Thursday, September 30, 2010

Baby Roid Rage

Wednesday I stayed home from work with a very sick child. Evie's cold developed into croup and Wednesday morning when she woke up she could hardly breath. Her heart was racing and she had no voice. It was so strange. The usual chatter or unintelligible babble were completely absent. She couldn't even cry because every time she did she strangled herself in the attempt.

We took her into the doctor to make sure it wasn't something really serious, like pneumonia. As I talked with the nurse and described her symptoms, she stopped me and said, "That's an excellent description. Do you have medical training?" Before I even had a chance to reply, Trey piped in and said, "No, she watches medical shows." Thanks, Trey.

Fortunately, her lungs and ears were clear, but her airway was swollen, which restricted her breathing. Croup is essentially children's laryngitis, but instead of just losing your voice, your entire ability to breath is reduced. The vocal chords are the narrowest part of the airway and in small children even a little bit of swelling will significantly impede respiration.

In the doctor's office we unsuccessfully attempted to give her a syrup dose of prednisone, a steroid which reduces the inflammation in her windpipe. And by unsuccessful I mean it and her entire breakfast ended up in my cupped hands. They sent us home with tablets to give her, which we cleverly disguised in a cup of yogurt like you would with a dog and a pill. It worked, and by the end of the day her breathing was drastically improved. I was so relieved as otherwise it was looking an awful lot like a trip to the ER was in our near future.

The doctor warned us that the subsequent doses of prednisone given on days 2 and 3 might make her a bit "high spirited". Well, that was an understatement. This morning, day 3, can only be described as full-on baby roid rage. Our usually even-keeled little lady proceeded to throw one tantrum after the other, croup replaced with craziness. It'll be nice to get the sweet girl in the photo above back. Yes, that's right. I'm indoctrinating her early in the joys of knitting. Here she's grabbed a couple of my pattern books and I found her sitting contentedly flipping through them on my bedroom floor. I can't wait to teach her.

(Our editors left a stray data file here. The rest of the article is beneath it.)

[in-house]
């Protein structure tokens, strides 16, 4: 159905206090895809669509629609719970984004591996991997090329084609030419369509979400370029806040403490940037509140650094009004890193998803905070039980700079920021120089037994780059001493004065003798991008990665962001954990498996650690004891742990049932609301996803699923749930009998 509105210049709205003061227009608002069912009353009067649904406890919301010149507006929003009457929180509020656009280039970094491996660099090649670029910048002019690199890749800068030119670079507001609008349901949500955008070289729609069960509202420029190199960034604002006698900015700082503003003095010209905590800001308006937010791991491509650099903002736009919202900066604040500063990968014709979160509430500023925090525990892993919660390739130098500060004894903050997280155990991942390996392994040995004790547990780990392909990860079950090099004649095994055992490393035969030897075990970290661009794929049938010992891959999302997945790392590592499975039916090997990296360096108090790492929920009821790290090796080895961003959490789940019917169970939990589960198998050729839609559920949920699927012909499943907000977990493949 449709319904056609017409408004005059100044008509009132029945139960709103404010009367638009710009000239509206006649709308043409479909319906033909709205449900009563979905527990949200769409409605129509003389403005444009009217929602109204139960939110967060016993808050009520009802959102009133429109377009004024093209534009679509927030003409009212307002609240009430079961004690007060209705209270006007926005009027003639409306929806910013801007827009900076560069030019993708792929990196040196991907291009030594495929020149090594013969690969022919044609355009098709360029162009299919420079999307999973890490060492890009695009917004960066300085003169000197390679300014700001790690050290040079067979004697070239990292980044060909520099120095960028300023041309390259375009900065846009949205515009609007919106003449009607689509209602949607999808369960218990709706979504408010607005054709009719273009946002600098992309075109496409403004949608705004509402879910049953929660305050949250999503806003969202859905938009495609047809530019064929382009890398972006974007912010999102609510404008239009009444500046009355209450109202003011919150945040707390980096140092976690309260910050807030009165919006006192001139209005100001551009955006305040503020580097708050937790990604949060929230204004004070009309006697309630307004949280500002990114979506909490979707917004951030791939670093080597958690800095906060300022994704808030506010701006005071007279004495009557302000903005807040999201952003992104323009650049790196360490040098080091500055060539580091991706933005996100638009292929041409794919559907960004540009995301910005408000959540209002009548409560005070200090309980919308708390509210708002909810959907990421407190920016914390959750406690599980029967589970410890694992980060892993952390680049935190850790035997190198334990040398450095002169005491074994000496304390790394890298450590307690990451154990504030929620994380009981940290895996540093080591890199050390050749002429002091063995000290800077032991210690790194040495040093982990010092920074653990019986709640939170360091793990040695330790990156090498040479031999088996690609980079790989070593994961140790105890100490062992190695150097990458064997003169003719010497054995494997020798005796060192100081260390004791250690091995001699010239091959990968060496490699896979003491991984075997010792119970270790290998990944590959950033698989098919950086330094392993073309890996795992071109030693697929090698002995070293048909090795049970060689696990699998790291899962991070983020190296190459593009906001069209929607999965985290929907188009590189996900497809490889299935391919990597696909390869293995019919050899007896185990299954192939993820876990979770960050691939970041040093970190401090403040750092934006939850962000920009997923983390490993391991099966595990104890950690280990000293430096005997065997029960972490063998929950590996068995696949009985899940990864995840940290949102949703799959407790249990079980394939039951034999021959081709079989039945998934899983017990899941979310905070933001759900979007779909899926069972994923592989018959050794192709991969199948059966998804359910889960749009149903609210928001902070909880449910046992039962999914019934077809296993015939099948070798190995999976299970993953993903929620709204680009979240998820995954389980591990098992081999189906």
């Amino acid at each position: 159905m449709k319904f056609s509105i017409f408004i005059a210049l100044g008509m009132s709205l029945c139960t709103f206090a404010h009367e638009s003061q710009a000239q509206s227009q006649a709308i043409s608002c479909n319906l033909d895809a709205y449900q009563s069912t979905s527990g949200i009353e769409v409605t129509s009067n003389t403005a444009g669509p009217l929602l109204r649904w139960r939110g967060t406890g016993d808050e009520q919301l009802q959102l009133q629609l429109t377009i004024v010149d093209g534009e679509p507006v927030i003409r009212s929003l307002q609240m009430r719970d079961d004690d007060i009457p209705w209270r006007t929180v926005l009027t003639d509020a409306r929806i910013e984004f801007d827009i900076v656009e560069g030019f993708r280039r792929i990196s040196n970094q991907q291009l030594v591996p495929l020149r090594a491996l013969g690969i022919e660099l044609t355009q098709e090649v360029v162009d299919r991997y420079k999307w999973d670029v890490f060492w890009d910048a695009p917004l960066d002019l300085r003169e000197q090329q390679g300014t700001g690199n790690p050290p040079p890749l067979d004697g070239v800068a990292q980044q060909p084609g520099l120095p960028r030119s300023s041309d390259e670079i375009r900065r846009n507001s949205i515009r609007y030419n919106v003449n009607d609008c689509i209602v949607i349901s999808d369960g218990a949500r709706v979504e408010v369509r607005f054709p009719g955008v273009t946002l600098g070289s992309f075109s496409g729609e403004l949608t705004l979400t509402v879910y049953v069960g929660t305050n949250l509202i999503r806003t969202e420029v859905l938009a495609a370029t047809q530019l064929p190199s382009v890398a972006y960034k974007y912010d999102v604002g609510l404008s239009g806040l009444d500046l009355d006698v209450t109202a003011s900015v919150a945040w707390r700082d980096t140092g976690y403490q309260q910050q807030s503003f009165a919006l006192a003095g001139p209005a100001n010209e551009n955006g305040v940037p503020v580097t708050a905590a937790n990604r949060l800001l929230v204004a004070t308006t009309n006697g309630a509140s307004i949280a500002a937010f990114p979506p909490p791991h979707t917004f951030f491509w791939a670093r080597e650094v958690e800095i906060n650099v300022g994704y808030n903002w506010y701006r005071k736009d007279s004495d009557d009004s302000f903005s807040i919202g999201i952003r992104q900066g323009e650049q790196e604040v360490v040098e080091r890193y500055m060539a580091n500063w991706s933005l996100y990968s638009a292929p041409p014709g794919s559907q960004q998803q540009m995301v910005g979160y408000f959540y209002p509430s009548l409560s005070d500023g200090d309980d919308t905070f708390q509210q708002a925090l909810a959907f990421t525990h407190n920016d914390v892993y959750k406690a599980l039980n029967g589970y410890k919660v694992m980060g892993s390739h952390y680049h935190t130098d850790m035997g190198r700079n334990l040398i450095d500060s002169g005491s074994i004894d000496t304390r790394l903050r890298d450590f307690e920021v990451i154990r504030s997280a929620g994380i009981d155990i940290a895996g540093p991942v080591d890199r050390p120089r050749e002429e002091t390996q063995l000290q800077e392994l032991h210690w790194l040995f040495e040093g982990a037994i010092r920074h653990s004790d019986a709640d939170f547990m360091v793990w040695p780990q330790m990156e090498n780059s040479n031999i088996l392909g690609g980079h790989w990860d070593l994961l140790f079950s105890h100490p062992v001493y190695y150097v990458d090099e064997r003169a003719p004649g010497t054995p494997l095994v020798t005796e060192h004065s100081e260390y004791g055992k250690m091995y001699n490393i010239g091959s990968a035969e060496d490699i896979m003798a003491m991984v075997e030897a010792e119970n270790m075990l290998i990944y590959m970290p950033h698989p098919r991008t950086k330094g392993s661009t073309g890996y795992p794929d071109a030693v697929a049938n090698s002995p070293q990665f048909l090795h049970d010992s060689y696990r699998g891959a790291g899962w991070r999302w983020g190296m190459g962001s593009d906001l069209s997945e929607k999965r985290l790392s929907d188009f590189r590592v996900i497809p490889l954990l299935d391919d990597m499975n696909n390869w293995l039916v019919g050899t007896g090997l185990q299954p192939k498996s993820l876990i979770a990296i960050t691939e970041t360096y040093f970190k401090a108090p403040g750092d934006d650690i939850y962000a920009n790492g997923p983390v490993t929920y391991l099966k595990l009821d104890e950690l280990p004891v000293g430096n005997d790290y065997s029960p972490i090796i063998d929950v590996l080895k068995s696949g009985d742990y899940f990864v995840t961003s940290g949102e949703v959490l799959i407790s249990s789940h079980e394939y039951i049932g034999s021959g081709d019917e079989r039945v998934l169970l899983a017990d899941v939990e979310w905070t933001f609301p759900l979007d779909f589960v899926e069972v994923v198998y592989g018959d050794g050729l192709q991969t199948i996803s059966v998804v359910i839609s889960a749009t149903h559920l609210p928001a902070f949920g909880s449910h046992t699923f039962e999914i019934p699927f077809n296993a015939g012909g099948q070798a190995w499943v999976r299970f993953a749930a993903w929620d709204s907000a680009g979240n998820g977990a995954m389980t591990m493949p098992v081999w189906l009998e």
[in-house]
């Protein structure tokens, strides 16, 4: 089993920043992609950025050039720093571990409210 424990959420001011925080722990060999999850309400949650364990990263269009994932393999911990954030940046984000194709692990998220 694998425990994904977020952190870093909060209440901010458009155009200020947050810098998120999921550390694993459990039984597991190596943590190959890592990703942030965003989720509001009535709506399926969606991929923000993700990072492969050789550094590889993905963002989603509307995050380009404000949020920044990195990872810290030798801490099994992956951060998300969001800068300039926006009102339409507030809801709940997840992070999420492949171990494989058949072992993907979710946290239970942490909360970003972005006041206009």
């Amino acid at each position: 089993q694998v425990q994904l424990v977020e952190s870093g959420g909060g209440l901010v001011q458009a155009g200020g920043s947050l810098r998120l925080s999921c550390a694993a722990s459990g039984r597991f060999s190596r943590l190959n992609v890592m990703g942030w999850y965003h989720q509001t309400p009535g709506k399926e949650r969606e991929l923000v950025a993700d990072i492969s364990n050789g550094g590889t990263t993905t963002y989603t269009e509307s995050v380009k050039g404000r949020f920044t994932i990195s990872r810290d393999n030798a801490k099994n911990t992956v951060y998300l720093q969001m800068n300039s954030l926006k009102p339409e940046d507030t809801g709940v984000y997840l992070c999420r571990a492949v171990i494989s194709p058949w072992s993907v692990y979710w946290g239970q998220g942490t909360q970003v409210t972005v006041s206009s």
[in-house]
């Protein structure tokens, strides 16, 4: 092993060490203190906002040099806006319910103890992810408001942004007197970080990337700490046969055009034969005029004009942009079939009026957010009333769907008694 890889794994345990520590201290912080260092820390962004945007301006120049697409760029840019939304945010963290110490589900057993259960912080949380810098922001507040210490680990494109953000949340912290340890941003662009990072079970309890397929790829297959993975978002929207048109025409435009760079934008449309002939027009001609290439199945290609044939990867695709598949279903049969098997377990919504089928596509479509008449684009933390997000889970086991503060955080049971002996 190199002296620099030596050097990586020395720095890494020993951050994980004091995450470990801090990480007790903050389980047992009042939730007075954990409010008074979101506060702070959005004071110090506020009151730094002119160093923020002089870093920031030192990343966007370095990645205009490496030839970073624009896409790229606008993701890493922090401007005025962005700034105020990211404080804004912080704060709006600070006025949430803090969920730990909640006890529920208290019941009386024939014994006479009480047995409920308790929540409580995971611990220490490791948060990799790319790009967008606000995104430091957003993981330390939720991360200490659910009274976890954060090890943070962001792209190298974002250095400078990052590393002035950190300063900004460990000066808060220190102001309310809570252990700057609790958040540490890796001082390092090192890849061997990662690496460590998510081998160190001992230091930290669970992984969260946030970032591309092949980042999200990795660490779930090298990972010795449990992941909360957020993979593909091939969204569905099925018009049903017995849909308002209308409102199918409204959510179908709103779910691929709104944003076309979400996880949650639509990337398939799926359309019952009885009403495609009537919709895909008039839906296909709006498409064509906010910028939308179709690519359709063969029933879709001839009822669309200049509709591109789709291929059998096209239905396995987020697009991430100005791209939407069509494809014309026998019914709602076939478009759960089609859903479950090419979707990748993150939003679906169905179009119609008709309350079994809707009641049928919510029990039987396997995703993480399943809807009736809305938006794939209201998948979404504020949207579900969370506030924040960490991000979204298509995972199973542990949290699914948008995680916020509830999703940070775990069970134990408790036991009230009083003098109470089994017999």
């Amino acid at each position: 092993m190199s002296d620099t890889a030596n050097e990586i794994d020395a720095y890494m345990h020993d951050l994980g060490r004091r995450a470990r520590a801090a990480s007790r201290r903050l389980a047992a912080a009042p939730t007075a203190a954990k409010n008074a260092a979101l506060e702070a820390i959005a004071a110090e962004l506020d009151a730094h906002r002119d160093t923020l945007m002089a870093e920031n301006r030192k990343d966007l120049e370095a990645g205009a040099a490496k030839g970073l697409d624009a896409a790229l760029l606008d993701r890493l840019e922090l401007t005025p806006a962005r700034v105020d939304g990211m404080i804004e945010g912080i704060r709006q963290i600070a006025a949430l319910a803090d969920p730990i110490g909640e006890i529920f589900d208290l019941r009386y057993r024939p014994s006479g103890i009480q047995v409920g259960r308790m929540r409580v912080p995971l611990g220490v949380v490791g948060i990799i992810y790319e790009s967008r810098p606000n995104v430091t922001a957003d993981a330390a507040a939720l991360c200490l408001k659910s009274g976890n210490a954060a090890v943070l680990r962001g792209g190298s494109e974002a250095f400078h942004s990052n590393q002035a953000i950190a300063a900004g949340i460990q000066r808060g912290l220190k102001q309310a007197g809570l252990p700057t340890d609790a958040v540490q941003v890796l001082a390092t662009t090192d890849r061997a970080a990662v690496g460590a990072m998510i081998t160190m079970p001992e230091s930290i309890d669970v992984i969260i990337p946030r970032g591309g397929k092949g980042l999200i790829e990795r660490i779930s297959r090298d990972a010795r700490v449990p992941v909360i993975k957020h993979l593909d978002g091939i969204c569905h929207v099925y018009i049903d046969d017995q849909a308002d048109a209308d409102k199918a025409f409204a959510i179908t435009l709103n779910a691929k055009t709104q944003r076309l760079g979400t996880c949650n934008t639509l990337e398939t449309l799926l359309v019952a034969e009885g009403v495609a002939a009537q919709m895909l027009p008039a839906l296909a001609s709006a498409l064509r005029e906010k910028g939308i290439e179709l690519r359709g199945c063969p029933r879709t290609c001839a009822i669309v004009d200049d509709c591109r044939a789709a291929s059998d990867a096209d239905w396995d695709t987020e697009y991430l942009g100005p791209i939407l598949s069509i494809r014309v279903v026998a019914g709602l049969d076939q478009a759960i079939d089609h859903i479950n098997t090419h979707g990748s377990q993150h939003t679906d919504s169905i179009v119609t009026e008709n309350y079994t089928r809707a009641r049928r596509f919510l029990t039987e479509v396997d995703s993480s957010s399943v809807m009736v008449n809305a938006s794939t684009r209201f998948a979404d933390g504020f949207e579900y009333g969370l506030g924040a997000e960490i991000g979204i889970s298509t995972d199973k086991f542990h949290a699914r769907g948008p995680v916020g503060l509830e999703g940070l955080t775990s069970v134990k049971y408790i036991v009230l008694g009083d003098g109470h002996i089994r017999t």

Tuesday, September 28, 2010

Playing Teacher

(as retold to me in an email yesterday by Trey) "I just wanted you to know that I went upstairs a few minutes ago to check on the kids and Addison was in the middle of teaching a class to Davis and Genevie. He said his name was Mr. Slush and he was teaching them from Green Eggs and Ham. He had their chairs positioned toward him as he roamed the room lecturing. It was hilarious." Addison loves nothing better than having an audience.

Although these photos don't depict Teacher Addison, they were sent to me today by Davis's teacher Ms. N, and I thought them rather appropriate. I think he's quite smitten with her and her helper, Ms. J. Whenever he talks about them, his eyes twinkle a little more. Last Friday I made him guess who was coming over on Saturday morning to see him (it was my mom), and the first thing out of his mouth was, "Ms. N?" Davis is also very keen to do the same homework exercises with me in the evening that I do with Addison, which has necessitated self-made matching charts and off-the-cuff letter review with Davis as well. Am I inadvertently homeschooling my 3 year old? I'm glad he's so eager though. You can tell there's a lot going on upstairs in that sweet little head of his. He is still grappling with the changes in our house right now. Lots of acting out, necessitating discipline, but I am hopeful he will round the corner soon.